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taxmanrog
taxmanrog, Certified Public Accountant (CPA)
Category: Tax
Satisfied Customers: 385
Experience:  Licensed CPA, MA, MST with 29 year's experience. Teach Accounting and Tax courses at Masters level.
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Mom executed a deeded trust to me for her home and property

Customer Question

Mom executed a deeded trust to me for her home and property while she was in a nursing home (2 years) prior to her death. She had free use of her property while she was living and was able to continue to rent some of the property to a farmer for raising crops on an annual basis. Upon her death the property passed to me alone. I thought I was making matters easier on my sisters by not having POAs flying back and forth across the country. 2 1/2 months after her death I sold the property for $230K. I want to divide up the proceeds evenly and send them to my sisters but I'm concerned I will face a "capital gains" tax on my own. The title company gave me a 1099 for the whole amount. My question is: Can I turn around and send my sisters a 1099 for their portion? Can I then subtract those 2 amounts from my income/capital gains? They can then pay any tax due based on their income rather than me paying tax on the whole amount. Or can I consider this an inheritance and avoid any tax at all?
Submitted: 1 year ago.
Category: Tax
Expert:  R. Klein, EA replied 1 year ago.

Randalltax : Thank you for contacting me about your Tax issue. I will work hard to help you understand the issue clearly.
Randalltax : since you received the property as a gift prior to your mother's passing, this is to considered an inheritance at all. Under the tax law, your cost basis in the property is the same as your mother's.
Randalltax : in order to determine the capital gain, you take the selling price (less any commissions and fix up and selling costs) and subtract from the cost basis. If your mother paid 50k for the property and you sold or 230k, then you would have a gain of 180k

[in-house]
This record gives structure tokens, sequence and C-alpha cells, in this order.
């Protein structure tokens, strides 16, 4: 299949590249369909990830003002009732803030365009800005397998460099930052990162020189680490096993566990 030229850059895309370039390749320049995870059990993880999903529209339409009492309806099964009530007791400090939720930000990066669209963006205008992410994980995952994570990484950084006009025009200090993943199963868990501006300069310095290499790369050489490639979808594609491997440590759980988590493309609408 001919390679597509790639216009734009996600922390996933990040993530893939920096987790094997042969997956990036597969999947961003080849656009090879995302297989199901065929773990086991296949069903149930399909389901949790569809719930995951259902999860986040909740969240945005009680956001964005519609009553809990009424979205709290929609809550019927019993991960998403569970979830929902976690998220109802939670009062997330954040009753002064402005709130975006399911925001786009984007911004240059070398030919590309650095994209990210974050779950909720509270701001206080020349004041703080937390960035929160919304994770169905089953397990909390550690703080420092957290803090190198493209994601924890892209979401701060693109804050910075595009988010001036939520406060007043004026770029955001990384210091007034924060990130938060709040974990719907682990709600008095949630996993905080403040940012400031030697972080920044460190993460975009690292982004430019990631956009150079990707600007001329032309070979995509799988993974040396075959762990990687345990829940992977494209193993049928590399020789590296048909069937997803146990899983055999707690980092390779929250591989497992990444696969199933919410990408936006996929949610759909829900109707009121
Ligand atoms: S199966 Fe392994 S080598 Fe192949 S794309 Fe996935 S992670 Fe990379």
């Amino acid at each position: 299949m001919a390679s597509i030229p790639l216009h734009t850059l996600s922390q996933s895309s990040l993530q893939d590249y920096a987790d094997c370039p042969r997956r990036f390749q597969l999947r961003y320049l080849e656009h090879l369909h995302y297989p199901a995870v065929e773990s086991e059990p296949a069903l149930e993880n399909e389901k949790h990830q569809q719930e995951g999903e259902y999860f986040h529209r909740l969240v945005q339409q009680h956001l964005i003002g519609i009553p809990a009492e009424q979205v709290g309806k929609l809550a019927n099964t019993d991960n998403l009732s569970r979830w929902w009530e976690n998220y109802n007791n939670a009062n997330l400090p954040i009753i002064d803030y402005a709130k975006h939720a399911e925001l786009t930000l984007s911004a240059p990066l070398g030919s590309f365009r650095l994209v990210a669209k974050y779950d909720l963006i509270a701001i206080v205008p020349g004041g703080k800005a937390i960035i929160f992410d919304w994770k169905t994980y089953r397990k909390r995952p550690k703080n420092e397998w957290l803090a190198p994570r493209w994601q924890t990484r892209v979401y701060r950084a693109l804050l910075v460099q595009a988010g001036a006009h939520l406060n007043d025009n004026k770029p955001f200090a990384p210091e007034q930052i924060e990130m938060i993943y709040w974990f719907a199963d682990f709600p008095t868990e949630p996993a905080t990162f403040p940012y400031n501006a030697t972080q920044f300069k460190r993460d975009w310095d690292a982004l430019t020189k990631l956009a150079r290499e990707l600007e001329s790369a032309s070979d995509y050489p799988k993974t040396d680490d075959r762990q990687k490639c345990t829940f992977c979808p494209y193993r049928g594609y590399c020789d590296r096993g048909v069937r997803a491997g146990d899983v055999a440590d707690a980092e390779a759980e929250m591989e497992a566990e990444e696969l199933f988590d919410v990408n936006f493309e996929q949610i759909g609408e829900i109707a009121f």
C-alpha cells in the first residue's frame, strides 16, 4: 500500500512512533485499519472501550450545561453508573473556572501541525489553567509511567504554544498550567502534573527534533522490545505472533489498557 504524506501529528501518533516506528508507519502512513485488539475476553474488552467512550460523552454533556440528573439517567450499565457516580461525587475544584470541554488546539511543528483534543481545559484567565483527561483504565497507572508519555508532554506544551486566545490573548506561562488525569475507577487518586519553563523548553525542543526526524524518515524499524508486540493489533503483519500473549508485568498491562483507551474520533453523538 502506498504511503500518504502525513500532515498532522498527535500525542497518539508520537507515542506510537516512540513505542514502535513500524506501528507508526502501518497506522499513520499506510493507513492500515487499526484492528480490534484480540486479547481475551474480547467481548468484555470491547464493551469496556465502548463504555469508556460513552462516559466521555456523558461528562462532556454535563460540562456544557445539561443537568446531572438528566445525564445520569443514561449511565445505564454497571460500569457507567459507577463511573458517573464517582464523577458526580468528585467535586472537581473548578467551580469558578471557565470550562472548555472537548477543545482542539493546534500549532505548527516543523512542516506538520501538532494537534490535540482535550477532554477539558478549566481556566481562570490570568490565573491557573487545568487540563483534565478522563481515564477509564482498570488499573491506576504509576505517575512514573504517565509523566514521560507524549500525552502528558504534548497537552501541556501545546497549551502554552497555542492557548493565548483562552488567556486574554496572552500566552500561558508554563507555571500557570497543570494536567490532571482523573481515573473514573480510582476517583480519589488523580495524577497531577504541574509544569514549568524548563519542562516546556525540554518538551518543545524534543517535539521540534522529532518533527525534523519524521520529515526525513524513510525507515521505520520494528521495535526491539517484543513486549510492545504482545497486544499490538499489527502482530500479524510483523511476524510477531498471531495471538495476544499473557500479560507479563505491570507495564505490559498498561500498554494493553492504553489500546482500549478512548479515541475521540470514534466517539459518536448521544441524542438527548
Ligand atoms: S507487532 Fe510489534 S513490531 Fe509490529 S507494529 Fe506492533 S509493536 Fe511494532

Randalltax : this is consider long term gain and subject to the lower tax rates, up to a maximum of 25%, depending on your other income.
Randalltax : you can certainly gift any of the after tax profit so your siblings, but you are unable to spli the gain per tax with them because you were the only legal owner prior o the sale per the deed.
Randalltax : i meant to type " pretax gain"
Randalltax : also, this is NOT an inheritance. .
Randalltax : If you had received the property AFTER your mother's passing, the cost basis would have been the value of the house on he date of death and you likely would have had no taxable gain.
Randalltax : what difficulty you saved in avoiding probate on the house, you pay in income taxes because of lack of tax planning.
Randalltax : i hate typing on the iPad because it changes many of the words (sigh)
Customer:

Your answer is as I thought. How do I figure my "cost basis" since 1. The date of the deeded trust was about about 2 years ago (no money changed hands) 2. Between date of death and sale of property was only 2 1/2 months. ?

Randalltax : None of hose factors affect cost basis. The cost basis is what your mother paid for the house plus any improvements.
Customer:

How do I determine what she paid in 1957?

Randalltax : you may have to check her historical records or may a "guesstimate" based on property values when she bought the house
Customer:

Can I leave this chat and come back in about 3 hours? (going to church)

Randalltax : U may come back at any time.
Randalltax : to close the question, simply make a rating.
Randalltax : thanks!
Randalltax : I will answer any reasonable follows questions at no additional cost
Customer:

Well what I meant was, can I keep on clarifying later without leaving chat?

Customer:

Thanks, XXXXX XXXXX

Randalltax : U can come and o in chat, bu I may not be here when u return. You can type a question and I will respond when I return
Randalltax : The question stays open until u determine we are done.
Customer:

Why is the tax basis the same for me as it would have been for her? I assume I can deduct the cost of improvements to the property including the house, garage and out buildings (as well as closing costs)? When I guesstimate the improvements, how can I maintain a defensible position on those costs? If 25% is maximum tax on long term? capitals gains, what would be tax on say... half the amount I mentioned? How can I show my sisters the tax on only the capital gains rather than all my tax liability?

Customer:

I meant "cost basis".

Customer:

I should have engaged a CPA rather than hoping 2 different lawyers would look out for my interests.

Expert:  taxmanrog replied 1 year ago.